The anti-cancer and immunomodulating potential of Ganoderma.
Recent research has focused on Ganoderma lucidum (reishi or lingzhi). However the Pharmacopoeia of The People's Republic of China, classifies both G. lucidum and G. sinense as the same herbal medicine, Ganoderma (lingzhi).
Additionally in practice G. sinense and G. tsugae are the fungi commonly used for medicinal purposes and as health foods.
This study therefore examined the anti-cancer and immunomodulating properties of Ganoderma tsugae, Ganoderma lucidum and Ganoderma sinense. The researchers compared not only these three species, but also wild versus cultivated fungi and three different botanical parts: the whole fruiting body, the pileus (cap) and the stipe (stalk).
In keeping with traditional Chinese medicine practices aqueous extracts of the Ganoderma species were prepared. These were then lyophilised into powder.
The extracts were tested for anti-cancer properties against two human breast cancer cell lines, one being oestrogen dependent and the other being oestrogen independent. The immunomodulatory properties were assessed by measuring the degree by which lymphocytes taken from mouse spleens proliferated when exposed to the extracts.
All species were found to inhibit cell proliferation in both cancer cell lines. G. tsugae was most effective followed by G. lucidum. There was generally no difference between the cultivated and wild samples, however the stipes of G. tsugae and wild grown G. sinense displayed the strongest inhibitory effects on the cancer cells.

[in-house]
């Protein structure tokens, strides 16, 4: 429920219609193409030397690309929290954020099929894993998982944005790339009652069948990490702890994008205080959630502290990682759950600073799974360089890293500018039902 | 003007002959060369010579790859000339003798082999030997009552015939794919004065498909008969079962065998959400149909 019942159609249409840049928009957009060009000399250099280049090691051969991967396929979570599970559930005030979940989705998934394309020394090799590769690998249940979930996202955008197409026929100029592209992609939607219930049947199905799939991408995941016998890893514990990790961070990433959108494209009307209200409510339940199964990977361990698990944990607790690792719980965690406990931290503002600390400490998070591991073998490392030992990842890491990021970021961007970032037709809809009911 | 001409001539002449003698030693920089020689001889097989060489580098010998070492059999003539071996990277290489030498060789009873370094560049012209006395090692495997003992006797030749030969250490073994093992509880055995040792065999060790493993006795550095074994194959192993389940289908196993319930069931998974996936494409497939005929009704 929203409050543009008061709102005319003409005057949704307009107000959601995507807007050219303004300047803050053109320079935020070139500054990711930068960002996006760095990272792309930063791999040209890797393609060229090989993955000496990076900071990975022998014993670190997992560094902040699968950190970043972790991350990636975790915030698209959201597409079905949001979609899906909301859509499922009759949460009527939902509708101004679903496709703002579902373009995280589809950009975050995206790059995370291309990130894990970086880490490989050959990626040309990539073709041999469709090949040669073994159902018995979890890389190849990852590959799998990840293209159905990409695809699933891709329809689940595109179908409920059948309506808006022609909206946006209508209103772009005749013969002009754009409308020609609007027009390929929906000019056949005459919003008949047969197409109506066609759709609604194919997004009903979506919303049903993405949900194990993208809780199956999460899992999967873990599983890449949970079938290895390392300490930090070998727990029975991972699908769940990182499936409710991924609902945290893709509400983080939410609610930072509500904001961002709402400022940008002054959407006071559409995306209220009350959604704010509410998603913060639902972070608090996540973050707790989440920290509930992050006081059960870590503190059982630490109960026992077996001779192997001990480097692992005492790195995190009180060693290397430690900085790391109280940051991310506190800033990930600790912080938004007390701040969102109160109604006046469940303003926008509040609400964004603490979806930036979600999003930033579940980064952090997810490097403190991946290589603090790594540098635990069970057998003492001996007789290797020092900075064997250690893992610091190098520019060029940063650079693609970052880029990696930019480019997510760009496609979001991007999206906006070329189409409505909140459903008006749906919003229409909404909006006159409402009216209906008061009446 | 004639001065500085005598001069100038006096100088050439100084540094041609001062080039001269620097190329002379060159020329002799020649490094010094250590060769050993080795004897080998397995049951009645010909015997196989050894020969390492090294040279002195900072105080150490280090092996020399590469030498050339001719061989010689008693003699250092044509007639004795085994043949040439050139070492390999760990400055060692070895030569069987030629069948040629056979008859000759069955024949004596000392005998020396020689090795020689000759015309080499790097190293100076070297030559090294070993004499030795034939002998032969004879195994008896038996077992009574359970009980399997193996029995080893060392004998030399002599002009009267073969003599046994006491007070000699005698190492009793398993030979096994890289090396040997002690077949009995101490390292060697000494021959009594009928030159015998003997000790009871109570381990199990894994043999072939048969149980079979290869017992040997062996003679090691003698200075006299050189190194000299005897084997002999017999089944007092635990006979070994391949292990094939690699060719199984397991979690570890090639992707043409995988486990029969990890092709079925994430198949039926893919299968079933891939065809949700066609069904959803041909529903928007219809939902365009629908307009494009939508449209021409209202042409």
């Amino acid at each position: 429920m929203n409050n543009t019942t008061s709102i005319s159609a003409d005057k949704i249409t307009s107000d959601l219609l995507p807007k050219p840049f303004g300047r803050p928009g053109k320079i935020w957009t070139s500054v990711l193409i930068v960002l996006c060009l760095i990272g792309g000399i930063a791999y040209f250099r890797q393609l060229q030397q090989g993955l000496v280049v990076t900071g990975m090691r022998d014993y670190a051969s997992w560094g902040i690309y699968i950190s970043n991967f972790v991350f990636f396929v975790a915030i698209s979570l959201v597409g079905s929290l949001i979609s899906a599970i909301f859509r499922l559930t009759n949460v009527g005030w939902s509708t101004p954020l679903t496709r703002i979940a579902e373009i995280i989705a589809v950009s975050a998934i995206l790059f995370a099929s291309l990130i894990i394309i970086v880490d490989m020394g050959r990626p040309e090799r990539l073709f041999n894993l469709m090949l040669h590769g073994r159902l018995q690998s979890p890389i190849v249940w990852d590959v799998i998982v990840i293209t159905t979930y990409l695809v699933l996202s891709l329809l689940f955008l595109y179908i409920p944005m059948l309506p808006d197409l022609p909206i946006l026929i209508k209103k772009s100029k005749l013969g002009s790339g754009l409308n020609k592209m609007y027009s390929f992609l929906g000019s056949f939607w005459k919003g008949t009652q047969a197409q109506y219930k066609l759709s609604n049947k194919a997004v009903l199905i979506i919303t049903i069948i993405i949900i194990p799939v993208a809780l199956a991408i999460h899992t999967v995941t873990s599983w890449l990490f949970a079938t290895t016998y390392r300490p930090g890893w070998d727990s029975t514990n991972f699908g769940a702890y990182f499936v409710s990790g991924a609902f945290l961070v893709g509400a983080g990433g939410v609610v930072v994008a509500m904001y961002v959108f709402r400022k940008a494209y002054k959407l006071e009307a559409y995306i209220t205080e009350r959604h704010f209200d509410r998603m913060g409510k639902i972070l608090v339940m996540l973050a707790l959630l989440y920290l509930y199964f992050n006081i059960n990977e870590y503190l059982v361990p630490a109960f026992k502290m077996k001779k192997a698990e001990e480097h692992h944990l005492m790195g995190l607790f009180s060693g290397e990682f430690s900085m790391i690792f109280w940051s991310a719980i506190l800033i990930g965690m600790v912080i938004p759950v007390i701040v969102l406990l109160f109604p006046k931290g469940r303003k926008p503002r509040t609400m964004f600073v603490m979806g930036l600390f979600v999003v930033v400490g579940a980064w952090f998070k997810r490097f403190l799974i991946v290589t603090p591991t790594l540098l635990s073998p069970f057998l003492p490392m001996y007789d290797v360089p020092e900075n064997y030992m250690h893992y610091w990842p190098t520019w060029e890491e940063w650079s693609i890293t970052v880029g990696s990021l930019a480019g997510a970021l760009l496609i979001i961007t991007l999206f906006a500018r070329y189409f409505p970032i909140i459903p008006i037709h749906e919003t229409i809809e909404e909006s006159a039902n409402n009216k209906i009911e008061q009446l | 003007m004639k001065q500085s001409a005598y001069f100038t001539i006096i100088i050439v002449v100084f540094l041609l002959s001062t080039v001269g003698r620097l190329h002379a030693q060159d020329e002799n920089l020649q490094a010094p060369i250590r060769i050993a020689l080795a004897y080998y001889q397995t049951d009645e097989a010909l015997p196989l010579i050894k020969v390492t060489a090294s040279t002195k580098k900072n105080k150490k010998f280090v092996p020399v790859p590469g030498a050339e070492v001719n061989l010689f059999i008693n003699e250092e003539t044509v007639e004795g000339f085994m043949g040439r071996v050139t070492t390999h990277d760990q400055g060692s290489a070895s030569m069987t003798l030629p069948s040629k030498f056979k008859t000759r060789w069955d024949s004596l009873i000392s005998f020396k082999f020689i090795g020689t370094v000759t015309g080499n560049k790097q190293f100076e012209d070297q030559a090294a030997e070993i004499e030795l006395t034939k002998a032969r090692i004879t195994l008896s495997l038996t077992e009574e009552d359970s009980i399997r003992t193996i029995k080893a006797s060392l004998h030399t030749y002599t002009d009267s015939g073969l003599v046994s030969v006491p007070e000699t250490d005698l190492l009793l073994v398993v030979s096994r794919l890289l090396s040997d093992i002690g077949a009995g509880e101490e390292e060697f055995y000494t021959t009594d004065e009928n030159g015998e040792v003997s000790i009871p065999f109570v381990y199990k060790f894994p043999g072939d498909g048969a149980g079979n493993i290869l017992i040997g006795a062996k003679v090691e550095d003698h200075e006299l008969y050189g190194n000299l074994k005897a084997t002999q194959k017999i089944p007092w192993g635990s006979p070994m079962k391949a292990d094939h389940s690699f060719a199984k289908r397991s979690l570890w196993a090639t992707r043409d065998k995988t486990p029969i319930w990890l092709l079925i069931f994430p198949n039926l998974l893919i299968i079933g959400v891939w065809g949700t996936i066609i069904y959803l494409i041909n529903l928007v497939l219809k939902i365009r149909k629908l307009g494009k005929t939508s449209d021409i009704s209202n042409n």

All the extracts except those from G. tsugae whole fruiting body and G. tsugae pileus significantly stimulated the mouse lymphocytes. The stipes of G. lucidum and wild grown G. sinense showed the strongest lymphocyte stimulating properties.
Taken as a whole the results show that the fruiting bodies of all three Ganoderma species display antitumor activity against human breast cancer cells and immunomodulatory activities. Additionally the stipes should now also be included in preparations to obtain the most comprehensive spread of active ingredients.
Comments: Although this study was well designed, the above results may only be described as promising. It must be noted that all the results were obtained via in vitro experiments, and there is no guarantee that the results will be replicated within the complexities of the human body.
The next step is for well designed human clinical trials to be conducted. In the meantime however practitioners can continue to rely upon the traditional uses of Gandoerma.
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|Title Annotation:||RESEARCH BRIEFS|
|Publication:||Journal of the Australian Traditional-Medicine Society|
|Article Type:||Clinical report|
|Date:||Jun 1, 2007|
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